We were up early for a 6am breakfast. The hotel grounds started to come alive with bird song. We heard and saw: Pine Warbler, Goldfinch, Phoebe and Chipping Sparrow. Looking at the mailbox we saw a House Wren carrying food in and then out. It was a very nice view. At 6:45 (delayed because of all the birds on the hotel grounds) we headed towards Neversink, Cold Spring access. It took about one half hour to reach this spot. The van door opened and we were met with a ton of bird song. Seen and heard were: Blue-headed Vireo, Scarlet Tanager, Black-and-white Warbler. We were surrounded by singing Ovenbirds. They were on the right, the left and just about all over. Walking the trail we saw a very beautiful Black-throated Green Warbler. A little further down the trail we saw a Blackburnian Warbler. Next came a very cooperative Hermit Thrush. The beauty of the place and the songs heard will be with us for a long time. In the distance we heard a Pileated Woodpecker. Another heard but not seen bird. We stayed in this area about 2 hours, then drove to another section of Neversink. It took about 25 minutes to get to Wolf Brook access of Neversink. A short walk down to the brook produced a very cooperative Black-throated Blue Warbler. We also saw a Chestnut-sided warbler who had just taken a bath and was drying off. We drove into the power line cut and saw fields of blooming pinkish-white Mountain Laurel. Just beautiful! Birds present here were: Eastern Towhee, Field Sparrow, Goldfinch, Prairie Warbler and Common Yellowthroat. Overhead were two Ravens, flying and calling. The Field Sparrow, Prairie Warbler and Goldfinch were all in the same small leafless tree at the same time. They looked like Christmas tree ornaments. We stayed until about 11:30 and then headed back to our hotel to pick up our stuff and go to lunch.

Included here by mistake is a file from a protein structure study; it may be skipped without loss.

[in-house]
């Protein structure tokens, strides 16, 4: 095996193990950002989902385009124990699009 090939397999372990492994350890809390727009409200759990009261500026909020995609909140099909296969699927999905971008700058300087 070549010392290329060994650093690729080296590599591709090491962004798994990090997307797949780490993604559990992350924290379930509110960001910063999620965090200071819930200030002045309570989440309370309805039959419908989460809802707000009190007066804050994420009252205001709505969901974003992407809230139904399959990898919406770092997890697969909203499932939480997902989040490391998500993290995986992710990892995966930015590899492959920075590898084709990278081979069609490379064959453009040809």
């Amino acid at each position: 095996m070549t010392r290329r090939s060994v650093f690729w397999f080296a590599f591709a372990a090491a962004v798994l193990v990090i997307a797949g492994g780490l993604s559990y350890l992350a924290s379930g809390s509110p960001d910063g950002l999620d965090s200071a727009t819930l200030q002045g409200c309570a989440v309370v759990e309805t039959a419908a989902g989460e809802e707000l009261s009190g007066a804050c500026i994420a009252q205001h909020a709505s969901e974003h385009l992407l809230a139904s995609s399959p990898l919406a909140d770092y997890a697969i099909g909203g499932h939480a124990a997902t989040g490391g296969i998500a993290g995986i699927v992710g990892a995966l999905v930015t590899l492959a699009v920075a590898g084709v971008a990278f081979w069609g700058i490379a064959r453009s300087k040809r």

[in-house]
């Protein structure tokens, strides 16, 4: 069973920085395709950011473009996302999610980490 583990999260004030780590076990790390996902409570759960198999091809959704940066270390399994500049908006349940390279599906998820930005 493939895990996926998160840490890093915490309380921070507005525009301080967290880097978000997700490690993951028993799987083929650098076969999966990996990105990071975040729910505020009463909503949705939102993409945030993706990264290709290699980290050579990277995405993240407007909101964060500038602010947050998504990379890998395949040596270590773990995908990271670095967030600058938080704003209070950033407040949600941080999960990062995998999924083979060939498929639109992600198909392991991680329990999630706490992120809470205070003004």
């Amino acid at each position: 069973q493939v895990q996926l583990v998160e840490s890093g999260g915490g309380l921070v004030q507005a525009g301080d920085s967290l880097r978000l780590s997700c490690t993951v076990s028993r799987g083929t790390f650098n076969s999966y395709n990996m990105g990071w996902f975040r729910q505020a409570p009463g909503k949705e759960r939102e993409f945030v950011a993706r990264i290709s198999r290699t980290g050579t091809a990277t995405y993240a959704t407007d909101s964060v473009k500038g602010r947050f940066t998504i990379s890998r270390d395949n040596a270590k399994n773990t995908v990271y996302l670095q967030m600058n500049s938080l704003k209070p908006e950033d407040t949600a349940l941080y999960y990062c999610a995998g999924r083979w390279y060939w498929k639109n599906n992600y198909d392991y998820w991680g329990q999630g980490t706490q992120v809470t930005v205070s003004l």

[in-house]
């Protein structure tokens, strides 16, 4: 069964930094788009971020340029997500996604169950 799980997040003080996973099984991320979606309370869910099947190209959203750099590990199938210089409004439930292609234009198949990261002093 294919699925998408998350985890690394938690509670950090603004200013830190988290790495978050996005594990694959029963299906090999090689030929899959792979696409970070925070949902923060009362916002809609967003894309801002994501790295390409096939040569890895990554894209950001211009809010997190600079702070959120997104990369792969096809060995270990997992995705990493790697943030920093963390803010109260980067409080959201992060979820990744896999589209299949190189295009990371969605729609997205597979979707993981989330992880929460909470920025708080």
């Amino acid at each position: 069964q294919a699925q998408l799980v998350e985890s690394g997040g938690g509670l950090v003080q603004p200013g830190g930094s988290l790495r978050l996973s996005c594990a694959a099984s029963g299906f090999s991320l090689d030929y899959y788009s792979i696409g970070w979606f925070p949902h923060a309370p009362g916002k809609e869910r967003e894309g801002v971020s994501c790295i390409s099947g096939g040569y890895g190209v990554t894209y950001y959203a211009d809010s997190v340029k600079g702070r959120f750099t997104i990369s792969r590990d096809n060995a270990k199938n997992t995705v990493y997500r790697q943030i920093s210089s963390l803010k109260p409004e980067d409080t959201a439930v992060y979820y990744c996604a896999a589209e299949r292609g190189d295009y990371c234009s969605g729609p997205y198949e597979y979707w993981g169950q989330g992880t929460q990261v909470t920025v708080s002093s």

We picked up sandwiches at Home Town Deli on route 209 and went to the “main boat launch” to eat and take in the views of the Bashakill. Birds present were Bald Eagle and Osprey. Two good checks for the trip. After lunch we headed to Gumaer Falls Road for some special birds. At the lower part of the road we heard a Black-throated Blue Warbler. Further up the road we got out of the van, right next to some Hemlock trees, and first heard and then saw a fantastic male Blackburnian Warbler. It was a thrill for everyone. We drove about a half mile, got out of the van again, this time to hear and see a beautiful Acadian Flycatcher. For me these two birds were the highlight of the entire trip. Back in the van, we drove almost the top of the mountain. Here we heard several more Blackburnians combined with some Black-throated Green Warblers. We also had a very cooperative Junco flying around us. We had a little more time so I took the group down the valley to the D&H Canal. This has to be one of the most beautiful places in all of NY State. The most interesting bird found here was singing the song of a Blue-winged Warbler but when we finally saw the bird it turned out to be a Brewster’s Warbler, backcross adult. Years ago along the canal there used to be Golden-winged Warblers but no more. They mated with the Blue-wings and produced combinations of Brewster’s and Lawrence’s. Time started to run short and so we headed back to NYC. With one stop along the way we arrived back at 23rd St. just after 6pm. It was a weekend of birding that everyone will remember for a long time.
Great Crested Flycatcher
Black-throated Blue Warbler
Black-throated Green Warbler
Species seen - 68